Project description:The PDAPP transgenic mouse overexpresses human amyloid precursor protein V717F (PDAPP minigene) and develops age-related cerebral amyloid-beta protein (Abeta) deposits similar to senile plaques in Alzheimer's disease. We find age-related cortical and limbic Abeta deposition that begins at 8 months and progresses to cover 20-50% of the neuropil in cingulate cortex, entorhinal cortex, and hippocampus of 18-month-old heterozygotic animals. The regional patterns of transgene expression and amyloid deposition suggest that Abeta deposits occur at the terminals of overexpressing neurons. Amyloid deposition is associated with dystrophic neurites and extensive gliosis. However, stereological analysis shows that there is no overt neuronal loss in entorhinal cortex, CA1 hippocampal subfield, or cingulate cortex through 18 months of age. In addition, there is no apparent loss of mRNA encoding neuronal synaptic, cytoskeletal, or metabolic proteins. Thus, widespread Abeta deposition in 18-month-old heterozygotic mice produces neuritic alterations and gliosis without widespread neuronal death.
Project description:Alzheimer's disease (AD) is the leading cause of age-related dementia. Neuropathological hallmarks of AD include brain deposition of β-amyloid (Aβ) plaques and accumulation of both hyperphosphorylated and acetylated tau. RGFP-966, a brain-penetrant and selective HDAC3 inhibitor, or HDAC3 silencing, increases BDNF expression, increases histone H3 and H4 acetylation, decreases tau phosphorylation and tau acetylation at disease-associated sites, reduces β-secretase cleavage of the amyloid precursor protein (APP), and decreases Aβ1-42 accumulation in HEK-293 cells overexpressing APP with the double Swedish mutation (HEK/APPsw). In the triple transgenic AD mouse model (3xTg-AD), repeated administration of 3 and 10 mg/kg of RGFP-966 reverses pathological tau phosphorylation at Thr181, Ser202, and Ser396, increases levels of the Aβ degrading enzyme Neprilysin in plasma, decreases Aβ1-42 protein levels in the brain and periphery, and improves spatial learning and memory. Finally, we show that RGFP-966 decreases Aβ1-42 accumulation and both tau acetylation and phosphorylation at disease residues in neurons derived from induced pluripotent stem cells obtained from APOEε4-carrying AD patients. These data indicate that HDAC3 plays an important regulatory role in the expression and regulation of proteins associated with AD pathophysiology, supporting the notion that HDAC3 may be a disease-modifying therapeutic target.
Project description:BDNF, an essential trophic factor implicated in synaptic plasticity and neuronal survival, is reduced in Alzheimer's disease (AD). BDNF deficiency's association with Tau pathology in AD is well documented. However, the molecular mechanisms accounting for these events remain incompletely understood. Here we show that BDNF deprivation triggers Tau proteolytic cleavage by activating δ-secretase [i.e., asparagine endopeptidase (AEP)], and the resultant Tau N368 fragment binds TrkB receptors and blocks its neurotrophic signals, inducing neuronal cell death. Knockout of BDNF or TrkB receptors provokes δ-secretase activation via reducing T322 phosphorylation by Akt and subsequent Tau N368 cleavage, inducing AD-like pathology and cognitive dysfunction, which can be restored by expression of uncleavable Tau N255A/N368A mutant. Blocking the Tau N368-TrkB complex using Tau repeat-domain 1 peptide reverses this pathology. Thus, our findings support that BDNF reduction mediates Tau pathology via activating δ-secretase in AD.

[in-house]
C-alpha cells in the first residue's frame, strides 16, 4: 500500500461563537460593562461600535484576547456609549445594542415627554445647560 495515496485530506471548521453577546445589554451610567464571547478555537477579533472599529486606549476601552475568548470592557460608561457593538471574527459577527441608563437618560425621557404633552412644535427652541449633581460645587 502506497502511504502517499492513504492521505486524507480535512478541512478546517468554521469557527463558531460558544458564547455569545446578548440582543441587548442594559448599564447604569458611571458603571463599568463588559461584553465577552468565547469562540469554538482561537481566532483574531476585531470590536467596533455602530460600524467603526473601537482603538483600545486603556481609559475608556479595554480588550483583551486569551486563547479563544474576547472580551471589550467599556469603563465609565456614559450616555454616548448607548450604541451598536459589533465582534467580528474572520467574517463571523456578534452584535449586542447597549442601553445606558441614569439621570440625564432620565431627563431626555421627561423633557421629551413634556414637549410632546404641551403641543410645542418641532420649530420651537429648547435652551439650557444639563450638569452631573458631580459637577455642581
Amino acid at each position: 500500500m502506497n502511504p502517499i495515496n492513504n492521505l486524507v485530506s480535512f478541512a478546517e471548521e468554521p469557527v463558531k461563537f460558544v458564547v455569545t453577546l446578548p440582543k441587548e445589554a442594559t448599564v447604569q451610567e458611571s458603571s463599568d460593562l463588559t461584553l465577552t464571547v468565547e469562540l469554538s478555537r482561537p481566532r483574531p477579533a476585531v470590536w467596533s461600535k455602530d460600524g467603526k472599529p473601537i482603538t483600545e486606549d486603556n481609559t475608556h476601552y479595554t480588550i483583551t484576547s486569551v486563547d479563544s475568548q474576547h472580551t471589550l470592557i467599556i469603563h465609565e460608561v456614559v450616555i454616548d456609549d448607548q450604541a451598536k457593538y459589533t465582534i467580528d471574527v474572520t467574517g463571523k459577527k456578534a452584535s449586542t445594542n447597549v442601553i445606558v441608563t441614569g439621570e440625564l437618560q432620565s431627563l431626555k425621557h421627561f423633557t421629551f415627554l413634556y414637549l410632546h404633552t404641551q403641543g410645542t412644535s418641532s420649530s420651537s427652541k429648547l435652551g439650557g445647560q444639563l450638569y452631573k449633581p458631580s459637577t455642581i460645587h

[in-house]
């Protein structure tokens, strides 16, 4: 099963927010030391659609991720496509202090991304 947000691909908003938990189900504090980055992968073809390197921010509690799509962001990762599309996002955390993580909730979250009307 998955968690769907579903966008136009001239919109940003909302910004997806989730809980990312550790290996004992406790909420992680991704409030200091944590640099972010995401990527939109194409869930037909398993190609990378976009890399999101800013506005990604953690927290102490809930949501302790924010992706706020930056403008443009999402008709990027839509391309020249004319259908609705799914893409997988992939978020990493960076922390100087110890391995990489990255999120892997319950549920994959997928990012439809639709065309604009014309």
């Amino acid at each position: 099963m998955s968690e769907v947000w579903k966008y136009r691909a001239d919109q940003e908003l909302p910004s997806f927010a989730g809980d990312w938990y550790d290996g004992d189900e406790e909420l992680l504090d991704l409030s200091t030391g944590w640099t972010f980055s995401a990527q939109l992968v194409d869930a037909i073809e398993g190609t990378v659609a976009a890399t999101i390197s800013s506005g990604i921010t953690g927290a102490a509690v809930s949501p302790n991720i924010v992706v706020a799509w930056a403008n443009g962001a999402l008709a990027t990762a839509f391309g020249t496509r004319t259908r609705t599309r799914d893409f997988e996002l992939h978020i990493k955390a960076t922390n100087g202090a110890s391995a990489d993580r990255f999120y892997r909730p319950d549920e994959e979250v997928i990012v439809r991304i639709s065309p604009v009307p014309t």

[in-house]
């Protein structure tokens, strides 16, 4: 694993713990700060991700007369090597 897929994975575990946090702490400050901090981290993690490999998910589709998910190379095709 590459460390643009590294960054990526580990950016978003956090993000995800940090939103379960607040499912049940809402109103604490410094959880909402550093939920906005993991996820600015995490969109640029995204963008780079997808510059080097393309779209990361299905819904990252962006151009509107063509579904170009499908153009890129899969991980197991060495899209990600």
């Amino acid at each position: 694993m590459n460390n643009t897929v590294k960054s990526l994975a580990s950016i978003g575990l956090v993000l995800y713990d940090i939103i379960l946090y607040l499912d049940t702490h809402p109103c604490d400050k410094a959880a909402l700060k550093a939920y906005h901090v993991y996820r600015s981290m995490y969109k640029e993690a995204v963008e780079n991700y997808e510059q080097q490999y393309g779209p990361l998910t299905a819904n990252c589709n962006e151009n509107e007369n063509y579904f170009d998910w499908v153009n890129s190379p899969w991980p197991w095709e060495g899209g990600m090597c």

Project description:Neuronal activity patterns are disrupted in neurodegenerative disorders, including Alzheimer's disease (AD). One example is disruption of corticothalamic slow oscillations responsible for sleep-dependent memory consolidation. Slow waves are periodic oscillations in neuronal activity occurring at frequencies of <1 Hz. The power, but not the frequency of slow oscillations is altered in a mouse model of AD. Optogenetic rescue of slow oscillations by increasing activity in cortical pyramidal neurons at the frequency of slow waves restores slow wave power, halts deposition of amyloid plaques and prevents neuronal calcium dysregulation. Here we determined whether driving this circuit at an increased rate would exacerbate the amyloid-dependent calcium dyshomeostasis in transgenic mice. Doubling the frequency of slow waves for one month with optogenetics resulted in increased amyloid beta - dependent disruptions in neuronal calcium homeostasis and loss of synaptic spines. Therefore, while restoration of physiological circuit dynamics is sufficient to abrogate the progression of Alzheimer's disease pathology and should be considered an avenue for clinical treatment of AD patients with sleep disorders, pathophysiological stimulation of neuronal circuits leads to activity - dependent acceleration of amyloid production, aggregation and downstream neuronal dysfunction.